William Holmes, son of our subject, married three times: first, to Isabelle Satterfield. daughter of Wesley Satterfield: second, to Miss Trefts, by whom there are two children. Mrs. E. E. Crawford, of Ashland. Ky.. and George Holmes, of Shear Fork. South Dakota. His last wife was a Miss Piatt. There are six living children of this marriage. [Source: "A history of Adams County, Ohio: from its earliest settlement to the present time" By Nelson Wiley Evans, Emmons B. Stivers, 1900 - Submitted by Linda Blue Dietz]
Allen Vane Hutson
of Bentonville. was born July 12, 1818, in Sprigg Township, on the farm adjoining the one on which he now resides. His parents were Henry and Margaret Vane Hutson. Major Hutson. grandfather of our subject, was a native of Ireland. He located in Kentucky in 1804 on the old Daisy Plantation near Millersburg. Here he reared a family of children, five of whom lived to maturity. They were Henry, father of our subject: Henna, who married James Bishop, of Falmouth. Kentucky: Rachel, the wife of Hon. John P. Bloomhuff: Elizabeth, wife of William Stevenson, and the wife of William Hurd. The last named is the only survivor. Major Hutson removed to Adams County in 1812. He located on what is known as the Bloomhuff farm, and resided there until his death, at the age of ninety, in the year 1852. Henry Hutson, father of our subject, married Margaret Vane. who was also a native of Maryland. His daughter Margaret was born in 1804 and her father left Maryland for Ohio in 1807. Henry Hutson resided, for the greater portion of his life, on the farm in Sprigg Township, now occupied by James Froman He reared a family of five sons and two daughters, John, of West Union; Handy, deceased: Henna, married first to George Brittingham and afterward to James M. Froman: Allen V., our subject, and Thomas Hamer, of Hillsdale, Kansas. Henry Hutson was a man of the strictest integrity and of more than ordinary ability. He was a recognized leader in his community in social, church and public affairs. He was deacon, clerk and trustee of Union Church at Bentonville, for about forty years.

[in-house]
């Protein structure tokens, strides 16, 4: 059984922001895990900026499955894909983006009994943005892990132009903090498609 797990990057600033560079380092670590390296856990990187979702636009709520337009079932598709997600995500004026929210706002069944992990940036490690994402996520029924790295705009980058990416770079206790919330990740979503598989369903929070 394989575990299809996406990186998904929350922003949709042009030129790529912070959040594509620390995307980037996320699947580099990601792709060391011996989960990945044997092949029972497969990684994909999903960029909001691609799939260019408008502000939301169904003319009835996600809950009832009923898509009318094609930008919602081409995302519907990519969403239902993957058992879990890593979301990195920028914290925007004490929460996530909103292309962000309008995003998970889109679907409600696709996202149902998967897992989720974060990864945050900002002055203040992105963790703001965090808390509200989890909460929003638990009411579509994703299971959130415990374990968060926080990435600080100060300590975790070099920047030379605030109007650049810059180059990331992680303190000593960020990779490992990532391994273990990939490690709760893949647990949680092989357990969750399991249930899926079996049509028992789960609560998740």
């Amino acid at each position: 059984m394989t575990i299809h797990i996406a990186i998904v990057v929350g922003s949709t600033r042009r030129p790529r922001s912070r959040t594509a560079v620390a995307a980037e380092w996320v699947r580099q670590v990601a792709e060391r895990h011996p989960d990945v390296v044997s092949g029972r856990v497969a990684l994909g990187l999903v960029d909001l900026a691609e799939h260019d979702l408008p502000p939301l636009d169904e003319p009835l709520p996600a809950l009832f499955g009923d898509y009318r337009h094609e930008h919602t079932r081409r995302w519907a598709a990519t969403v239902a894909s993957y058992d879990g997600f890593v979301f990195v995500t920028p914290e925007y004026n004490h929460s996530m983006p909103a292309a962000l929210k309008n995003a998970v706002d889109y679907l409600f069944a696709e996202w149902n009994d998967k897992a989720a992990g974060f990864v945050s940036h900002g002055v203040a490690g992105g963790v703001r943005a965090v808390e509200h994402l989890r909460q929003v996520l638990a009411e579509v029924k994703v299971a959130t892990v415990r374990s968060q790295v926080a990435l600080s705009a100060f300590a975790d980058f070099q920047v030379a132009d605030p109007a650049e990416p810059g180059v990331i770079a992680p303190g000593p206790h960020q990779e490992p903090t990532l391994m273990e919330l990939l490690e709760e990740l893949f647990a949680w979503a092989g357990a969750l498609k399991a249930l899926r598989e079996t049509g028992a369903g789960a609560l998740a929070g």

Our subject attended the common schools until the age of nineteen, when he became a teacher and followed that profession for ten years. Ht studied surveying under Nathaniel Massie and Jeremiah Bryan. He has Massie's old compass which belonged to Gen. Nathaniel Massie. It was brought to this country by Lord Baltimore. Mr. Hutson has an extensive knowledge of French and German and is able to enjoy the best works in each of those tongues. He was County Surveyor of Adams County from 1877 to 1880. and again from 1887 to 1893. He made a most efficient officer. Mr. Hutson is a Democrat in his political views. [Source: "A history of Adams County, Ohio: from its earliest settlement to the present time" By Nelson Wiley Evans, Emmons B. Stivers, 1900 - Submitted by Linda Blue Dietz]
William Buchanan Harsha